Serum Free Thiols Are Superior to Fecal Calprotectin in Reflecting Endoscopic Disease Activity in Inflammatory Bowel DiseaseBourgonje, A. R., Gabriëls, R. Y., Borst, de, M. H., Bulthuis, M. L. C., Faber, K. N., van Goor, H. & Dijkstra, G., 1-Sep-2019, In : Antioxidants (Basel, Switzerland). 8, 9, 15 p., 351.
Research output: Contribution to journal › Article › Academic › peer-review
Oxidative stress plays a pivotal role in the pathogenesis of inflammatory bowel diseases (IBD). Serum free thiols (R-SH) reliably reflect systemic oxidative stress, since they are readily oxidized by reactive species. Here, we aimed to establish concentrations of serum free thiols in IBD and assessed their discriminating capacity regarding endoscopic disease activity. Albumin-adjusted serum free thiol concentrations were measured in 78 IBD patients (31 Crohn’s disease (CD) and 47 ulcerative colitis (UC) patients) and 50 healthy controls and analyzed for associations with disease parameters and their discriminative value regarding endoscopic disease activity (n = 54) or fecal calprotectin (n = 36) in patients for which those data were available. Mean serum free thiol concentrations were significantly lower in both CD and UC as compared to healthy controls (19.4 ± 3.1 and 17.8 ± 3.4 vs. 21.1 ± 1.9 μmol/g albumin, P < 0.001). Free thiols highly accurately discriminated between mild and moderate-to-severe disease activity, better than fecal calprotectin (FC) levels (AUC = 0.87, P < 0.001 vs. AUC = 0.76, P < 0.05, respectively) and this was maintained after cross-validation (AUC = 0.89, P < 0.001). Serum free thiols are reduced in IBD as compared to healthy controls and strongly correlate with the degree of endoscopic disease activity. Quantifying systemic redox status in IBD may be a promising, minimally invasive strategy to monitor IBD disease activity.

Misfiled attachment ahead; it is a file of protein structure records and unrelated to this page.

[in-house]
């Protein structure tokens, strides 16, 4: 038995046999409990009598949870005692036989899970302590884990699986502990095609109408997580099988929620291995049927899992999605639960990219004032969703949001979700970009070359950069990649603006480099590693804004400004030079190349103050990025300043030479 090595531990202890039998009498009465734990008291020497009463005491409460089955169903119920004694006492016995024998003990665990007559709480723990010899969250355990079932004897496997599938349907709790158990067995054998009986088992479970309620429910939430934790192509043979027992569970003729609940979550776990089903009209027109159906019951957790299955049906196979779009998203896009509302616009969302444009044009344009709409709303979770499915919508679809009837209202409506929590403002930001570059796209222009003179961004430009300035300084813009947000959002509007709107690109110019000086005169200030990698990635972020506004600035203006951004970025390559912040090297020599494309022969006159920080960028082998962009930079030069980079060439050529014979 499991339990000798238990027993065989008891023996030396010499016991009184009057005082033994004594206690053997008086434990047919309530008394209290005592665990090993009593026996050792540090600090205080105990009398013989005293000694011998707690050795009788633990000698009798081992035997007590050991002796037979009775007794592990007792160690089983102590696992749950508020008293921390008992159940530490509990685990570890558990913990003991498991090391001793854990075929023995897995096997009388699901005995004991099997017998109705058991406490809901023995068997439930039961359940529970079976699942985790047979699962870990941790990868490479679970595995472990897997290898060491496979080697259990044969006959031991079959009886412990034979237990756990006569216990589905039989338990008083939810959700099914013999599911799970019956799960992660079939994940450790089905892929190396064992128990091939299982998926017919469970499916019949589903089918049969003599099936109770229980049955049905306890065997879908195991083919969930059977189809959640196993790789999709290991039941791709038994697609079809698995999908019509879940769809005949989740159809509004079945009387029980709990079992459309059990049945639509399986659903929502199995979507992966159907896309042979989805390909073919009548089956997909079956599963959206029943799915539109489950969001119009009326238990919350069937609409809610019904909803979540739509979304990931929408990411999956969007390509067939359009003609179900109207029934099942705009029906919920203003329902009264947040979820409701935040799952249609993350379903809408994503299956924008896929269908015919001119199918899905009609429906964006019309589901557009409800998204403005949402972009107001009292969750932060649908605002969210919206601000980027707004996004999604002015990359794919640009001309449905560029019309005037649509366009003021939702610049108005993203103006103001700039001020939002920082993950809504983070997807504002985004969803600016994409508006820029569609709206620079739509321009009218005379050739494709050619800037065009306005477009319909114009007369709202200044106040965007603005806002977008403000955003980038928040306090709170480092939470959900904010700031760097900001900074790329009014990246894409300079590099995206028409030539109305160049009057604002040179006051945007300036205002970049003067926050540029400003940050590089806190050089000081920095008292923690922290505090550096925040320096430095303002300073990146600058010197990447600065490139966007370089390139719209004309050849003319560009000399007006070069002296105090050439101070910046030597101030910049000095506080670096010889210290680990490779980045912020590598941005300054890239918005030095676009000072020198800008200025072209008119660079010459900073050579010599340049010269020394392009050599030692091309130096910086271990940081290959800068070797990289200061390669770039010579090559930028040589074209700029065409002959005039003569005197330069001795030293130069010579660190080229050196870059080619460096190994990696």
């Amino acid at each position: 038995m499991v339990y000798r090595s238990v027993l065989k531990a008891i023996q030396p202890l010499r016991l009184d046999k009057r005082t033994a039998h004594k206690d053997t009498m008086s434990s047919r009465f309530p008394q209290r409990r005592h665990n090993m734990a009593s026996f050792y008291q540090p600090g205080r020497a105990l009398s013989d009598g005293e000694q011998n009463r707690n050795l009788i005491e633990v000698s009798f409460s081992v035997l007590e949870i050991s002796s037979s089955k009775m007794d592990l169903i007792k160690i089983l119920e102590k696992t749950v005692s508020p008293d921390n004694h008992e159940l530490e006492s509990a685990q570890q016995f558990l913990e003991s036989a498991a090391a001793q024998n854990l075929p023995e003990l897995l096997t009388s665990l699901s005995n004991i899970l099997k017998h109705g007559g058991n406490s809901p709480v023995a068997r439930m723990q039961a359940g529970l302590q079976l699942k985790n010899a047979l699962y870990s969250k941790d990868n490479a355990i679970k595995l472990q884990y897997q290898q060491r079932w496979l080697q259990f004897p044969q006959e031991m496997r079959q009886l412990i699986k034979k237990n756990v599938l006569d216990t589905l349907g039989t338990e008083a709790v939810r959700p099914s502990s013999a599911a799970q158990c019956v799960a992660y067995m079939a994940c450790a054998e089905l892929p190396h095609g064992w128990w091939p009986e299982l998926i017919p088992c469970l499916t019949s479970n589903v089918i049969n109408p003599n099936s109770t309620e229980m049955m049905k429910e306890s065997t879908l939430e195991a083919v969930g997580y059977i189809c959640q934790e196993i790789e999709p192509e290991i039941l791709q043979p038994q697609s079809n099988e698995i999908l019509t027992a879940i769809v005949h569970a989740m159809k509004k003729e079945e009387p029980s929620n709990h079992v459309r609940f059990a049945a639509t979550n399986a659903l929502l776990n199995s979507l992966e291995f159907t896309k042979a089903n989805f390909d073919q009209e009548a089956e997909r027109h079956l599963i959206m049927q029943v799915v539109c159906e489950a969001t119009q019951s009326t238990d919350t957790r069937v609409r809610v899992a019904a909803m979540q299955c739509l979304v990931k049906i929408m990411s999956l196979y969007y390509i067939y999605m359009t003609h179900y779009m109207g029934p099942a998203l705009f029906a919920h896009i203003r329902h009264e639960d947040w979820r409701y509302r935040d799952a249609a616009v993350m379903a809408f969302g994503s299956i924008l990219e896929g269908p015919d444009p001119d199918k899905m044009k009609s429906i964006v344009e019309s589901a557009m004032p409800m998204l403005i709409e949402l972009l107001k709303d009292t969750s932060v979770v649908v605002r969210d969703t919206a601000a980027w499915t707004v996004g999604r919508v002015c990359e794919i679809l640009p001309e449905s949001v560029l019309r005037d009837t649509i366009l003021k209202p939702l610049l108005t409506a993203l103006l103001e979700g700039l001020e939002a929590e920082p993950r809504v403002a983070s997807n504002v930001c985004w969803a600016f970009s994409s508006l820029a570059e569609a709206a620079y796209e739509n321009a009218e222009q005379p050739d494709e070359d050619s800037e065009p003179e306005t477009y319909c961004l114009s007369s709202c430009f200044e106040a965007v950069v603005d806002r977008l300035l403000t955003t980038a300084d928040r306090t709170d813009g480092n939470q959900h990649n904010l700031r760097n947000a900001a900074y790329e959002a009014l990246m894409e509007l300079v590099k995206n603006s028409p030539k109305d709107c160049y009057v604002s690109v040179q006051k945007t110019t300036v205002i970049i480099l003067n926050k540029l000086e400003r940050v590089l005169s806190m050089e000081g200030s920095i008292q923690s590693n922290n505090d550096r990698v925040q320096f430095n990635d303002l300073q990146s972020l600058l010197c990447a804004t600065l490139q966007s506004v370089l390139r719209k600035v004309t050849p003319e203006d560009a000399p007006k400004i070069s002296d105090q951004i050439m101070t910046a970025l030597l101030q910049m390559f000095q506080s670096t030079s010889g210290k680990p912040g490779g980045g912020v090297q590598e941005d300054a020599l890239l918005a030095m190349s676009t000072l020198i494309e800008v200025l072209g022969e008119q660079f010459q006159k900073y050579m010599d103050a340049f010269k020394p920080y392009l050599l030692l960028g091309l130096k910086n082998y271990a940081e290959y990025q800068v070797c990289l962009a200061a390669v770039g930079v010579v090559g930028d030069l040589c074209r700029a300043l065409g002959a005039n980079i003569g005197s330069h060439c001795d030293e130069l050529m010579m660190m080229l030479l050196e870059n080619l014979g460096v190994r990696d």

|Number of pages||15|
|Journal||Antioxidants (Basel, Switzerland)|
|Publication status||Published - 1-Sep-2019|
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